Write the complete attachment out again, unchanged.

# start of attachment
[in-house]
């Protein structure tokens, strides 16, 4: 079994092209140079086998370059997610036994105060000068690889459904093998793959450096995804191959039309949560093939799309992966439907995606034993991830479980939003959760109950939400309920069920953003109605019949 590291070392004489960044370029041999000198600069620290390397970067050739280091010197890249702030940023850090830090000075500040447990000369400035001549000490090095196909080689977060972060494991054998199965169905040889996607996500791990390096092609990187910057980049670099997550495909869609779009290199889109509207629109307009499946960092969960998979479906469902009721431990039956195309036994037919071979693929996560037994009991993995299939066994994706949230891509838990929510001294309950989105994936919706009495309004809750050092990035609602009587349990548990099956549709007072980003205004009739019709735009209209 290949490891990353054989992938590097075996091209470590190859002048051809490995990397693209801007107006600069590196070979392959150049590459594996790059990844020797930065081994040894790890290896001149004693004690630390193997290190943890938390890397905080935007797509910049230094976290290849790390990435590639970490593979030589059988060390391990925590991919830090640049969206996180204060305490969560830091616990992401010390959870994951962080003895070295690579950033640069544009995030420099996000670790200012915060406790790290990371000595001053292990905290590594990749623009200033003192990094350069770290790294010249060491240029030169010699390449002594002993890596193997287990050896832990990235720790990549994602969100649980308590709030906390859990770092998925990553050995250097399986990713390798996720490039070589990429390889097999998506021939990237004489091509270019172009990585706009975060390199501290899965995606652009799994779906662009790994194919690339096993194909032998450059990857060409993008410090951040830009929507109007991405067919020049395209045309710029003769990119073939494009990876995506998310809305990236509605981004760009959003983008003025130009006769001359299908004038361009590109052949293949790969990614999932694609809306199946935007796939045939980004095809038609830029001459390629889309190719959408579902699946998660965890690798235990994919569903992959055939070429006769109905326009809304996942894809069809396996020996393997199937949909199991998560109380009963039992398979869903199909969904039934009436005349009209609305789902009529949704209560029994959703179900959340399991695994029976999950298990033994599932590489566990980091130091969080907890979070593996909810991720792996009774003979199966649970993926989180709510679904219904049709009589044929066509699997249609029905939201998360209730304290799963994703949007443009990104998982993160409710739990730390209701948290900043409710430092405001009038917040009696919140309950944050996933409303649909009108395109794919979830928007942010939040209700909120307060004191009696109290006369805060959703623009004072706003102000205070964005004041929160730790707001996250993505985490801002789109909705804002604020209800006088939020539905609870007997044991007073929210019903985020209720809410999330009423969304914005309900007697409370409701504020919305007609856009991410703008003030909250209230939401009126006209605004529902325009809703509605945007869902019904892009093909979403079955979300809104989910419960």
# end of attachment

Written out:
[in-house]
């Protein structure tokens, strides 16, 4: 079994092209140079086998370059997610036994105060000068690889459904093998793959450096995804191959039309949560093939799309992966439907995606034993991830479980939003959760109950939400309920069920953003109605019949 590291070392004489960044370029041999000198600069620290390397970067050739280091010197890249702030940023850090830090000075500040447990000369400035001549000490090095196909080689977060972060494991054998199965169905040889996607996500791990390096092609990187910057980049670099997550495909869609779009290199889109509207629109307009499946960092969960998979479906469902009721431990039956195309036994037919071979693929996560037994009991993995299939066994994706949230891509838990929510001294309950989105994936919706009495309004809750050092990035609602009587349990548990099956549709007072980003205004009739019709735009209209 290949490891990353054989992938590097075996091209470590190859002048051809490995990397693209801007107006600069590196070979392959150049590459594996790059990844020797930065081994040894790890290896001149004693004690630390193997290190943890938390890397905080935007797509910049230094976290290849790390990435590639970490593979030589059988060390391990925590991919830090640049969206996180204060305490969560830091616990992401010390959870994951962080003895070295690579950033640069544009995030420099996000670790200012915060406790790290990371000595001053292990905290590594990749623009200033003192990094350069770290790294010249060491240029030169010699390449002594002993890596193997287990050896832990990235720790990549994602969100649980308590709030906390859990770092998925990553050995250097399986990713390798996720490039070589990429390889097999998506021939990237004489091509270019172009990585706009975060390199501290899965995606652009799994779906662009790994194919690339096993194909032998450059990857060409993008410090951040830009929507109007991405067919020049395209045309710029003769990119073939494009990876995506998310809305990236509605981004760009959003983008003025130009006769001359299908004038361009590109052949293949790969990614999932694609809306199946935007796939045939980004095809038609830029001459390629889309190719959408579902699946998660965890690798235990994919569903992959055939070429006769109905326009809304996942894809069809396996020996393997199937949909199991998560109380009963039992398979869903199909969904039934009436005349009209609305789902009529949704209560029994959703179900959340399991695994029976999950298990033994599932590489566990980091130091969080907890979070593996909810991720792996009774003979199966649970993926989180709510679904219904049709009589044929066509699997249609029905939201998360209730304290799963994703949007443009990104998982993160409710739990730390209701948290900043409710430092405001009038917040009696919140309950944050996933409303649909009108395109794919979830928007942010939040209700909120307060004191009696109290006369805060959703623009004072706003102000205070964005004041929160730790707001996250993505985490801002789109909705804002604020209800006088939020539905609870007997044991007073929210019903985020209720809410999330009423969304914005309900007697409370409701504020919305007609856009991410703008003030909250209230939401009126006209605004529902325009809703509605945007869902019904892009093909979403079955979300809104989910419960």